Ginger ale? Ginger beer? What precisely is the distinction between these two drinks?
As it turns out — practically speaking — today there isn’t much of a distinction. Instead, what gives each beverage its individuality is at this point more technical and traditional.
In essence, ginger beer is made by introducing a culture of microorganisms into sweetened water — sweetened water that is flavored principally by ginger, and which typically also contains lemon and cream of tartar. The microorganisms ingest much of the sugars present and, as an organic waste product, leave behind a low level of alcohol and some carbon dioxide to impart a pleasant fizz. Essentially, ginger beer is created through the same sort of natural fermentation process that brings us beer and wine. (Although it is the practice of ginger beer brewers to halt the fermentation process much earlier on than with wine or beer).
Interestingly, though, the microorganisms responsible for fermenting ginger beer aren’t simply yeasts. They are instead a symbiotic organism known not very colorfully as “ginger beer plant.”
Ginger beer plant is composed on the one hand of a yeast bacteria, Saccharomyces florentinus, a pathogen that infects strawberries. On the other hand it is composed of Lactobacillus hilgardii, a bacterial species found in wine and dairy products). My research has been insufficient to crack the question of how ginger beer plant came to be. But if you want to get some today, you have to go to a yeast bank for the best stuff.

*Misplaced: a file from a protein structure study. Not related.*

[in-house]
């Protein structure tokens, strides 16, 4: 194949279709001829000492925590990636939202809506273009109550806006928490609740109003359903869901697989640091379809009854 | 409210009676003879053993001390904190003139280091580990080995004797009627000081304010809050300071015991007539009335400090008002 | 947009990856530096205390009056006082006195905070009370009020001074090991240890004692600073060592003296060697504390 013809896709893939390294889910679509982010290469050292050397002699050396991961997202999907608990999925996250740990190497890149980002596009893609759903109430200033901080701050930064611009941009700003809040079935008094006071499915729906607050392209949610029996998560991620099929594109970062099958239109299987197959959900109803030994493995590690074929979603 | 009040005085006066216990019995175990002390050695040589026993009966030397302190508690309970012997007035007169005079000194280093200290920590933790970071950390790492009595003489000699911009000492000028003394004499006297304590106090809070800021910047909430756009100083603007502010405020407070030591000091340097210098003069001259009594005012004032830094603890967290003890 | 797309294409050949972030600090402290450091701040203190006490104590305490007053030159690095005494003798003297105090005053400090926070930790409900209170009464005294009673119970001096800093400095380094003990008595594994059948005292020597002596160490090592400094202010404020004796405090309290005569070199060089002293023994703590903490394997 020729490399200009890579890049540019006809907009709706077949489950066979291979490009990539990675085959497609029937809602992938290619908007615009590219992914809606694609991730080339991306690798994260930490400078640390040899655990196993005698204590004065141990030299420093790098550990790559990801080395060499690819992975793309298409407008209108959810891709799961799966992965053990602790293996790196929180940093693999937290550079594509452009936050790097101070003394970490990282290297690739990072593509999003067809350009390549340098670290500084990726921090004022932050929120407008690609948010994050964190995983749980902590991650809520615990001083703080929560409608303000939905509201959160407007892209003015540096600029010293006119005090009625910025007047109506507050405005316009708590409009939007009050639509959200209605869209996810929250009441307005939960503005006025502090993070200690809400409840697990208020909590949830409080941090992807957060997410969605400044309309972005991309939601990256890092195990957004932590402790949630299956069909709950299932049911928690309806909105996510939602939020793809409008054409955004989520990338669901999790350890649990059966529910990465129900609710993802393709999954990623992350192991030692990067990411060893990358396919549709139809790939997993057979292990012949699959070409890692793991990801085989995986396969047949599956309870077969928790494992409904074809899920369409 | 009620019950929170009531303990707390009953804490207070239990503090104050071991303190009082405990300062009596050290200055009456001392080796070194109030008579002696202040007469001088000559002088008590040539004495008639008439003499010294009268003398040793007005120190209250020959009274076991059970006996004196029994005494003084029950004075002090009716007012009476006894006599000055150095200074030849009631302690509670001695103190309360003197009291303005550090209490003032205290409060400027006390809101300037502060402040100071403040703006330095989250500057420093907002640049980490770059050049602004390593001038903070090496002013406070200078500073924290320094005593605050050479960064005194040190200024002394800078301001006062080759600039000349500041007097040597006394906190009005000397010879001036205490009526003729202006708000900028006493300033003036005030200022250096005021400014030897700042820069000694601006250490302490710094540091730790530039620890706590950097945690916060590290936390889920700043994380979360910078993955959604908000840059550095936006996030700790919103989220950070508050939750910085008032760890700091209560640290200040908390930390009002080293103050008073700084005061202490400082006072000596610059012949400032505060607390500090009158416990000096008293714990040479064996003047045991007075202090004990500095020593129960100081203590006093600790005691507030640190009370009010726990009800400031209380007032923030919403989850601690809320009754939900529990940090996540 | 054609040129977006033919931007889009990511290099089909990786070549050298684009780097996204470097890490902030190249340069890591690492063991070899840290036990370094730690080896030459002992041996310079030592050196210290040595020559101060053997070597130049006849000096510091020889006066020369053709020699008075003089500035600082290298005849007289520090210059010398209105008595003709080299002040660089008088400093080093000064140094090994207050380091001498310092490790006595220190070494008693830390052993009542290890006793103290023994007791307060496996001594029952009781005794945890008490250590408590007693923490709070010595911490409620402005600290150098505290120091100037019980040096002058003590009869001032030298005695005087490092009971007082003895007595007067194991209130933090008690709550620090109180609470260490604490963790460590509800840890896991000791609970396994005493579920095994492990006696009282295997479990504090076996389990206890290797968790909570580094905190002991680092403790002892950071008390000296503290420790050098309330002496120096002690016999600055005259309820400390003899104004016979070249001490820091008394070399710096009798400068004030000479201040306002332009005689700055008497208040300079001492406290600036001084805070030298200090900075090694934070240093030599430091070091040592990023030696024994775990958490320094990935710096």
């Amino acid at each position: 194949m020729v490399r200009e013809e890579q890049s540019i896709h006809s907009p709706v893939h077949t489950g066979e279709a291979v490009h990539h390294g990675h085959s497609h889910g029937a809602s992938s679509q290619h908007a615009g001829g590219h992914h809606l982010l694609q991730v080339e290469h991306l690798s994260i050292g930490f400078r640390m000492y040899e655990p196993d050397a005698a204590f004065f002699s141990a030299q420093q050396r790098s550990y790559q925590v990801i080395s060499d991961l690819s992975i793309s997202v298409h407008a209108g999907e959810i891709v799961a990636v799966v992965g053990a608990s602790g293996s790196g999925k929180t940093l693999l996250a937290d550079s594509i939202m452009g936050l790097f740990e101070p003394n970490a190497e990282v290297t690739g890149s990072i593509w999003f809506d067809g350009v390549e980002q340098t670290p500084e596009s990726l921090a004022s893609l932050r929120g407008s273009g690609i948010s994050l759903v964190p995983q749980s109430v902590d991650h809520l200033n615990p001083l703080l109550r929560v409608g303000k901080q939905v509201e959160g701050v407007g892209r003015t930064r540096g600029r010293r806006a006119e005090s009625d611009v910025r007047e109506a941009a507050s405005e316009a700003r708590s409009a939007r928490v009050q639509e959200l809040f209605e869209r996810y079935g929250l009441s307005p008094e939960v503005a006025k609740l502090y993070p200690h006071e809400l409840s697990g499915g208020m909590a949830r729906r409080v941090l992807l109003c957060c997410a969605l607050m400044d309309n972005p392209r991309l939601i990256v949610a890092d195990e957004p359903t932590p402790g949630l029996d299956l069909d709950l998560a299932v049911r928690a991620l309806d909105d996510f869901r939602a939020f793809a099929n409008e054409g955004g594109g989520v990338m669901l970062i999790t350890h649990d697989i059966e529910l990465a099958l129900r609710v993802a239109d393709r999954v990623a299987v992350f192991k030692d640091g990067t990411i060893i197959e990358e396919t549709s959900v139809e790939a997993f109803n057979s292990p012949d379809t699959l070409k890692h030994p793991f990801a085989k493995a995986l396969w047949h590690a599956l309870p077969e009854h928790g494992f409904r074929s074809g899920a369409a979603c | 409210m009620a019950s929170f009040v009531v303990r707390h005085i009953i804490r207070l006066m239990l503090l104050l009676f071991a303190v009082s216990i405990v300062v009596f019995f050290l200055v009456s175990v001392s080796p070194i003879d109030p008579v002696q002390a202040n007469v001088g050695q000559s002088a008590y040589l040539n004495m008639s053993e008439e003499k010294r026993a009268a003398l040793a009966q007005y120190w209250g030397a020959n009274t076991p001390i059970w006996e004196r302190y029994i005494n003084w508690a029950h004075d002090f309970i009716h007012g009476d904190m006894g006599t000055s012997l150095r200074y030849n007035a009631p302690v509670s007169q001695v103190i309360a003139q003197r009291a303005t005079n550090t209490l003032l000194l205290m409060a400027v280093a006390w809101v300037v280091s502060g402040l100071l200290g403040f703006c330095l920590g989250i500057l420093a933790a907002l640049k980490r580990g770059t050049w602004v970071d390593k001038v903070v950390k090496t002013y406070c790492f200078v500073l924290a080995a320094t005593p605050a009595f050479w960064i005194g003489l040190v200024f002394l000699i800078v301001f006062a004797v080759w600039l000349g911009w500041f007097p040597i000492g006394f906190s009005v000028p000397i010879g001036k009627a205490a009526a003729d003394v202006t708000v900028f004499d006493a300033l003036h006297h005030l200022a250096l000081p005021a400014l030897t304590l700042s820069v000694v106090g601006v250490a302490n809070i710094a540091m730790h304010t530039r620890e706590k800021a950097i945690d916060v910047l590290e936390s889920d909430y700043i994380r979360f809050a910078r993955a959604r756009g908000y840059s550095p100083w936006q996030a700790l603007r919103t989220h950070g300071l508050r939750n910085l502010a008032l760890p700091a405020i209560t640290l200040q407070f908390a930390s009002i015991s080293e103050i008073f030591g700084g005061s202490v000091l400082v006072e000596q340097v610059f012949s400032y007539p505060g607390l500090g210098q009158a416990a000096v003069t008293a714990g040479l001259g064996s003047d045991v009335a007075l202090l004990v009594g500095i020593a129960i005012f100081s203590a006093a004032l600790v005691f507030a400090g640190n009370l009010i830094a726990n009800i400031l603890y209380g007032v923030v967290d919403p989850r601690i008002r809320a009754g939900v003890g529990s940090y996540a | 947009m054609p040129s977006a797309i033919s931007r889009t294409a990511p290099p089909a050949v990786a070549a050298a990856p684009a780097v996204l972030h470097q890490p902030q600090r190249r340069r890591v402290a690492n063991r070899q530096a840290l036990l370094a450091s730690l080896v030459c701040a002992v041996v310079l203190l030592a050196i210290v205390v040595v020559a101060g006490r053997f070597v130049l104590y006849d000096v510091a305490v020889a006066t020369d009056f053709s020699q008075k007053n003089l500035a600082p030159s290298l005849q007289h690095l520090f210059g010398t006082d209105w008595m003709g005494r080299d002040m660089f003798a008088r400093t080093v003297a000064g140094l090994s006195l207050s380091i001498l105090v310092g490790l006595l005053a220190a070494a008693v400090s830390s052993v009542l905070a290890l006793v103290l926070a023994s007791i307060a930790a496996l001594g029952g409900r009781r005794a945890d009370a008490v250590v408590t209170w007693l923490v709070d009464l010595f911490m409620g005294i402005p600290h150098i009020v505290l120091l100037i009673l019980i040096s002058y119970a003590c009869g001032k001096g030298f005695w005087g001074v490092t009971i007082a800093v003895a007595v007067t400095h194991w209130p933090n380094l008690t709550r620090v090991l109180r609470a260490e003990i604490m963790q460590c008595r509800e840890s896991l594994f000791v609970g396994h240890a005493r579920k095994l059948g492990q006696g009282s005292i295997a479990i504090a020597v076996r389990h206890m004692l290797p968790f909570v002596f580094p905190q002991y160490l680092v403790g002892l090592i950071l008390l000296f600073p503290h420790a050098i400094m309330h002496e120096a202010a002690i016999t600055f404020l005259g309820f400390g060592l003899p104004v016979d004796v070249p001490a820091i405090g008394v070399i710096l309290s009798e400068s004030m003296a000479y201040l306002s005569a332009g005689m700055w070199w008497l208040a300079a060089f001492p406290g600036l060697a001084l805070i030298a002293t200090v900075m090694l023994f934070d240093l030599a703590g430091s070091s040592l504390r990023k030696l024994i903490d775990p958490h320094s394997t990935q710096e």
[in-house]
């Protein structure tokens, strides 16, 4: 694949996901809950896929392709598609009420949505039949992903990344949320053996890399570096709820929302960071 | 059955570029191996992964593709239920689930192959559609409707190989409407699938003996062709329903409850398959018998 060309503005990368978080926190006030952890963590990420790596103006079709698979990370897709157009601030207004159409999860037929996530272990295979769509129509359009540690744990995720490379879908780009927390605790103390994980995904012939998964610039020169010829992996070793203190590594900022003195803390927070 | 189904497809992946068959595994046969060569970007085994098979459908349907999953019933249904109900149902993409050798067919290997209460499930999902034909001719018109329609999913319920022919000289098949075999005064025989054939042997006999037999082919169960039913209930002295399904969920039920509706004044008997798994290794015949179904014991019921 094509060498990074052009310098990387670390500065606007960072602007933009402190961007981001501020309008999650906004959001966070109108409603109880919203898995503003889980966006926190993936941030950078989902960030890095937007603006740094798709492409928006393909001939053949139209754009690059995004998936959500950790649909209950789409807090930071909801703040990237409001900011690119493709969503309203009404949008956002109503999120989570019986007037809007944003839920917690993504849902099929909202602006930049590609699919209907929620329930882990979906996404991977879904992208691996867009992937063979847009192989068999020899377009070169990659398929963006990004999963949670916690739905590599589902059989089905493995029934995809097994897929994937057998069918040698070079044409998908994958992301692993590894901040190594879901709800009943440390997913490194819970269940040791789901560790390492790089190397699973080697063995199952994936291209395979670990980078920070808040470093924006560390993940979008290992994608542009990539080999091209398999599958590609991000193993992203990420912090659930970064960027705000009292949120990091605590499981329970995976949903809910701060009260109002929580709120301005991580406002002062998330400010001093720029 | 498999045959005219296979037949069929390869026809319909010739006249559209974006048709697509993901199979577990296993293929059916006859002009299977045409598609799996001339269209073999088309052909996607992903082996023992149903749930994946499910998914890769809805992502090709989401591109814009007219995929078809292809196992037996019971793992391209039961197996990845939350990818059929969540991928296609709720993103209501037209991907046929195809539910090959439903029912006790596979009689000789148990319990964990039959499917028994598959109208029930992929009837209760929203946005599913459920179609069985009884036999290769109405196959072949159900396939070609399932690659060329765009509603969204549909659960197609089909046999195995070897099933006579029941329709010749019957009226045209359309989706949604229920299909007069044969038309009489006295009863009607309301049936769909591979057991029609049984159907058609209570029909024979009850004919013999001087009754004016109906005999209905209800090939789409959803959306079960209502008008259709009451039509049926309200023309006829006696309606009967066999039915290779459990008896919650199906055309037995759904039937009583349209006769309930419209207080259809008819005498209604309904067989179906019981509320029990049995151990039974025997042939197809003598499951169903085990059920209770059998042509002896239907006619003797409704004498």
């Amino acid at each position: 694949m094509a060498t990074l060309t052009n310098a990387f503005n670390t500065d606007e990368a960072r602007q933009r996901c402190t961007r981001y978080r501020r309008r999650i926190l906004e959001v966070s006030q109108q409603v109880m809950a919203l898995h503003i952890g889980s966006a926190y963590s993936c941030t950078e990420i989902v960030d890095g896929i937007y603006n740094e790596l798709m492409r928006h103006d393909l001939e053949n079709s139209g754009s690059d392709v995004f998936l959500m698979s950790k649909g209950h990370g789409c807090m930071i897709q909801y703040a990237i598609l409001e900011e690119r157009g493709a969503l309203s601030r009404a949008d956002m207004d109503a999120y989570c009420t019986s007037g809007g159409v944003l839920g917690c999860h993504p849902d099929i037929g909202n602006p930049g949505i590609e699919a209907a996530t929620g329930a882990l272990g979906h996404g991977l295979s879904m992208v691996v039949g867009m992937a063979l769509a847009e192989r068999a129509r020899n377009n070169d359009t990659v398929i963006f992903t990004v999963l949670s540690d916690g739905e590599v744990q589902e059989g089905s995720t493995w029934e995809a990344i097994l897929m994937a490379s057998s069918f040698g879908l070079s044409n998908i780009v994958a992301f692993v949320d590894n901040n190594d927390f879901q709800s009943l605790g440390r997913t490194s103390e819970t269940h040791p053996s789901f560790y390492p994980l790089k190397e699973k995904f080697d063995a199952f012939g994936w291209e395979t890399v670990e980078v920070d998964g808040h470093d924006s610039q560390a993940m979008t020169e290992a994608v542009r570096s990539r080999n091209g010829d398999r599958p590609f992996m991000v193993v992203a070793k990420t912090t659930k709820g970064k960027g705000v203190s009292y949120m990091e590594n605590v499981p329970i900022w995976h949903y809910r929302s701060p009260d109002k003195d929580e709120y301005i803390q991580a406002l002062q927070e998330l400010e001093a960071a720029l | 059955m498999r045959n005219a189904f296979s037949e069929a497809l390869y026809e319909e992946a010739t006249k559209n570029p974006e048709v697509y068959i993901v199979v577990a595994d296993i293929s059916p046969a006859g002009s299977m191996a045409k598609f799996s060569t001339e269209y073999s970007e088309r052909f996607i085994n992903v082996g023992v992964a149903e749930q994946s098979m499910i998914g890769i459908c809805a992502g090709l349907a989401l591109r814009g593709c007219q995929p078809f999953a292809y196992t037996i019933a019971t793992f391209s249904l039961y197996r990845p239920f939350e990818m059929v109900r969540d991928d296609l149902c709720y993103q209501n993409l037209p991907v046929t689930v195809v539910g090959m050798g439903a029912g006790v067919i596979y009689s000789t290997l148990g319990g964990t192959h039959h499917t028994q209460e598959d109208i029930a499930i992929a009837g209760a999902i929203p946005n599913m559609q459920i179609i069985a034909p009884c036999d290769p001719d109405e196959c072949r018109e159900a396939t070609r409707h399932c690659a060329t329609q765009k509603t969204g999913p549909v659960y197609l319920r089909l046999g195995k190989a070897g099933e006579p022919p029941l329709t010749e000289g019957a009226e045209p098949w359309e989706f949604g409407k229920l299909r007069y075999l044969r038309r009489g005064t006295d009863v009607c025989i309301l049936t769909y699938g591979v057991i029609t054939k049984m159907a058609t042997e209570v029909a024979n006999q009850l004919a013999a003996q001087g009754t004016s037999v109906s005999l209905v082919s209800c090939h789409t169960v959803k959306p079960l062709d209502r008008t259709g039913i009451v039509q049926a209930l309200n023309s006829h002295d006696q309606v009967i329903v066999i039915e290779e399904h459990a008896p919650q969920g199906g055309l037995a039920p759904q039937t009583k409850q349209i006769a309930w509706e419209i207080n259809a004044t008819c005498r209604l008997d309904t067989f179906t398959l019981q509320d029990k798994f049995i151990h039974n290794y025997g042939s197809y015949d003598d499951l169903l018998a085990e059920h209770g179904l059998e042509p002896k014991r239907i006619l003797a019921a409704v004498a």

Ginger ale, on the other hand, leaves the whole microorganism thing out of the equation. Ginger ale is simply a soft drink created by combining ginger flavoring with carbonated water, sweeteners, and other natural or artificial ingredients. Because it is not the result of a complex biological process, ginger ale resists spoilage — and is a far more attractive product for big beverage manufacturers.
Regardless of the differences between ginger beer and ginger ale, it would be the English-speaking world that would become both beverages’ most ardent fancier. So let’s, borrowing a phrase from the memorable 1980s tourism campaign that remains a stubborn earworm to me all these years later, “Come back to Jamaica.”